27. The method of claim 25, wherein the retrieved information comprises response objects.
28. The method of claim 27, wherein the response objects are transmitted from targeted networks, nodes, and components in response to the command objects.
29. The method of claim 27, wherein the response objects are transmitted from targeted networks, nodes, and components as unsolicited messages.
30. The method of claim 18, wherein each object is defined to have a set of attributes and relationships with other objects.
31. The method of claim 18, wherein effective targets for the command object are all active component objects on all signed-on node objects that are subordinate to one or more network objects that are targets of the command object.
32. The method of claim 18, wherein effective targets for the command object are all active component objects that are subordinate to one or more node objects that are targets of the command object.
33. The method of claim 18, wherein effective targets for the command object are all component objects that are identified with one or more component objects that are targets of the command object.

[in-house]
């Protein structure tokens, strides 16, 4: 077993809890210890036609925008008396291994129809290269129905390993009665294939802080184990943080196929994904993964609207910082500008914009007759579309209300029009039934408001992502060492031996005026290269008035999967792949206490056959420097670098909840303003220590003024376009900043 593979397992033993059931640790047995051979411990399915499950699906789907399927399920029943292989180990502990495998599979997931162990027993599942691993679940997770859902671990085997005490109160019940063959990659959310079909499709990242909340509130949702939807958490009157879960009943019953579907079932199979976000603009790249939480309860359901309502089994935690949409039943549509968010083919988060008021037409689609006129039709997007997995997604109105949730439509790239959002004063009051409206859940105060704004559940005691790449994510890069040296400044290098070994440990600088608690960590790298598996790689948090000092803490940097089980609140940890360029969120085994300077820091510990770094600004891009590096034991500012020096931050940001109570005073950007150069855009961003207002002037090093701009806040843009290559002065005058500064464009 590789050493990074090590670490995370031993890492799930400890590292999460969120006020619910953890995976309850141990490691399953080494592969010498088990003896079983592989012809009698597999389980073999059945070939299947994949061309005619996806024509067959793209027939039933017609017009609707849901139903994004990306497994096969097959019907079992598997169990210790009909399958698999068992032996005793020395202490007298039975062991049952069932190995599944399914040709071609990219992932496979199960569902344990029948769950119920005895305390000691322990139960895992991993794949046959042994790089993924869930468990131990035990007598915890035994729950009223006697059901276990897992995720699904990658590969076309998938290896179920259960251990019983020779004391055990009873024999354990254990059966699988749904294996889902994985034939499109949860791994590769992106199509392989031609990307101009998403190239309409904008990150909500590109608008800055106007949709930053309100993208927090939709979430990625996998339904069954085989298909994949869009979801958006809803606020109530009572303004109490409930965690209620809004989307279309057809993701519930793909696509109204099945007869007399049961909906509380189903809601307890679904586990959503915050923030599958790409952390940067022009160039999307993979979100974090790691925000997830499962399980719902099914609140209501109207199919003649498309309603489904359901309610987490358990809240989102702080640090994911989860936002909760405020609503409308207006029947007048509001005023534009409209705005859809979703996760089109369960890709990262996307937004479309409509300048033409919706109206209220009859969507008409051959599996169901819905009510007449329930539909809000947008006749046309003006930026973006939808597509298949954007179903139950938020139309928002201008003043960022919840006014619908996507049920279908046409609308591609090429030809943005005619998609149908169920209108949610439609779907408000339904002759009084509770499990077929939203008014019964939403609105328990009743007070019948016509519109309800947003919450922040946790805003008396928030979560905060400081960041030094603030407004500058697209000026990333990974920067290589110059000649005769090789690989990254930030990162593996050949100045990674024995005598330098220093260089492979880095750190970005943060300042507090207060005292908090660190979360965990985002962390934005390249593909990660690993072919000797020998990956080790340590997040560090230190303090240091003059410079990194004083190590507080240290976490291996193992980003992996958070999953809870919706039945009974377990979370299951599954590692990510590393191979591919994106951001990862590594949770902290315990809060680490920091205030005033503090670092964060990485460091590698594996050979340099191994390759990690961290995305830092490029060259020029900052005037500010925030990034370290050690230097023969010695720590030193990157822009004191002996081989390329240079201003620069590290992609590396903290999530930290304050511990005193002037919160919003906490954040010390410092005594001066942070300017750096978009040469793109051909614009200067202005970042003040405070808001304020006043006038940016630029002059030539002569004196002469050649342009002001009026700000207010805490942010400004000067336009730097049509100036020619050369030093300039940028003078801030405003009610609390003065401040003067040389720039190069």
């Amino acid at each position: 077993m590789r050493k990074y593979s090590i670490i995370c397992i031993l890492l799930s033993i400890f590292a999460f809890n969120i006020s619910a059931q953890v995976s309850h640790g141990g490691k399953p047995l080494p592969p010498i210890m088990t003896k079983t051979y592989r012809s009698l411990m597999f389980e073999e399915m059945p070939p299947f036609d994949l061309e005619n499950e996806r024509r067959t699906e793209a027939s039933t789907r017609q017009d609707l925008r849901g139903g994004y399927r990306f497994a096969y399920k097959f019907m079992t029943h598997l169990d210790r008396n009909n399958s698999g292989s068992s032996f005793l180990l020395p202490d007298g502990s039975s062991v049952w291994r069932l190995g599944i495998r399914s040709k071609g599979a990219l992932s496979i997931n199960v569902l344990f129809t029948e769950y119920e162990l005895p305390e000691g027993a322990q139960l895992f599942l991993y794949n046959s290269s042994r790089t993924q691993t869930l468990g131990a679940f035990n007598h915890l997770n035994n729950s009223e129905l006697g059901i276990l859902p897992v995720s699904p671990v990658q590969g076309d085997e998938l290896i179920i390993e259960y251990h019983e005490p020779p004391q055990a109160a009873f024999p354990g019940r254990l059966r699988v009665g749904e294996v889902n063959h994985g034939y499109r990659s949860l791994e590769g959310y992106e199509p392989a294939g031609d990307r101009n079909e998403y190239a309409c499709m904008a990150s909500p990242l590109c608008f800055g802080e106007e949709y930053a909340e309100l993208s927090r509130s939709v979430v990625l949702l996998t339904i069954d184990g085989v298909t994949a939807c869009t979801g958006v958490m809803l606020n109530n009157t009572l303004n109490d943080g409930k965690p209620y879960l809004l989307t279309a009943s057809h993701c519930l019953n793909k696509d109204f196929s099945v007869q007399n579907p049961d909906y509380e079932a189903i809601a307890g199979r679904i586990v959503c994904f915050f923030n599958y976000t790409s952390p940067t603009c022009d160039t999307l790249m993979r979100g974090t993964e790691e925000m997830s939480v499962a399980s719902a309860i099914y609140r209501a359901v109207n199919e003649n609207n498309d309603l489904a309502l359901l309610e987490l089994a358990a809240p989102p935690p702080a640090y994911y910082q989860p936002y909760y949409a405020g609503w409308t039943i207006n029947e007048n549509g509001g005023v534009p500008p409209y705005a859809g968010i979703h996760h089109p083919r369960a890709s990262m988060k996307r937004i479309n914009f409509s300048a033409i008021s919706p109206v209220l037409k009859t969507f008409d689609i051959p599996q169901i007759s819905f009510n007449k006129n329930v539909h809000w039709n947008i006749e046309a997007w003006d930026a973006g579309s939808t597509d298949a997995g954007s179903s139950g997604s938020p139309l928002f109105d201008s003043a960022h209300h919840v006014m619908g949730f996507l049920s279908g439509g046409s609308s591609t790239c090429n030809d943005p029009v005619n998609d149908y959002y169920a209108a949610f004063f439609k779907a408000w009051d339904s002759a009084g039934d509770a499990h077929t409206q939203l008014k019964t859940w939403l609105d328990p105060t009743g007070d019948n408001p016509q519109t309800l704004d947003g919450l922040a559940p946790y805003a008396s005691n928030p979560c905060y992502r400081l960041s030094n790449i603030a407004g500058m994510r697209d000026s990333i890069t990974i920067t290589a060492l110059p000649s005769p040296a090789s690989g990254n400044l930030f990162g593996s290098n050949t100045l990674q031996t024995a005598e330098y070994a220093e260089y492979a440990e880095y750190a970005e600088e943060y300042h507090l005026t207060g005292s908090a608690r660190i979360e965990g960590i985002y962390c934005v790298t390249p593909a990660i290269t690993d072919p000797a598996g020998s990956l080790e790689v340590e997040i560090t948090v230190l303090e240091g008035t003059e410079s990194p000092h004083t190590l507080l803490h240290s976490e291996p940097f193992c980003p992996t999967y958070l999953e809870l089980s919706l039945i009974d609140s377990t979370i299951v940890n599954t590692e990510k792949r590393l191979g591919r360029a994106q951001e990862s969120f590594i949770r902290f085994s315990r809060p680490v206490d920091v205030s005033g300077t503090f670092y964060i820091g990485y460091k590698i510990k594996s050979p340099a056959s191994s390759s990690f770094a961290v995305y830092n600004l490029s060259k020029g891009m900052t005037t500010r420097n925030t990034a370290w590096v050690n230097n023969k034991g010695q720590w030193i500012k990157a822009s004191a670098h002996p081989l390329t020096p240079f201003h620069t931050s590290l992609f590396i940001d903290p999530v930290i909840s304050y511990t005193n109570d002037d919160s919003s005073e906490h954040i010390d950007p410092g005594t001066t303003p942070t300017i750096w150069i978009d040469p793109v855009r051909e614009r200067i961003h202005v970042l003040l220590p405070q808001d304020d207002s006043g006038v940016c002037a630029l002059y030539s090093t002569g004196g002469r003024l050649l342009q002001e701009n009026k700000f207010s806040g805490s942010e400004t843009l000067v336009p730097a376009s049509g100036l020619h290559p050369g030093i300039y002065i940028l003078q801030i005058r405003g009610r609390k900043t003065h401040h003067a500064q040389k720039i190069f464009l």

34. The method of claim 18, wherein the targets of the command objects are identified by one or more attributes selected from a group comprising type, name, and number.
35. A program storage device, readable by a computer, tangibly embodying a program of instructions executable by the computer to perform a method of systems administration for a computer network, the method comprising the steps of:
(a) creating an object-based representation of the network in a memory of a computer connected to the network, wherein the object-based representation comprises one or more objects linked together in the memory to form a hierarchy, wherein each of the objects represents the network, one or more nodes within the network, or one or more components executed by each of the nodes within the network, and wherein each of the objects stores systems management information about the network, node, or component;
(b) generating command objects that target any of the objects in the hierarchy, wherein the command objects describe a systems administrative request for the associated network, nodes, and components; and
(c) transmitting the systems administrative request to the associated network, node, and component when the command object is sent to the targeted object.
36. The program storage device of claim 35, wherein the object-based representation further comprises a session object at an apex of the hierarchy.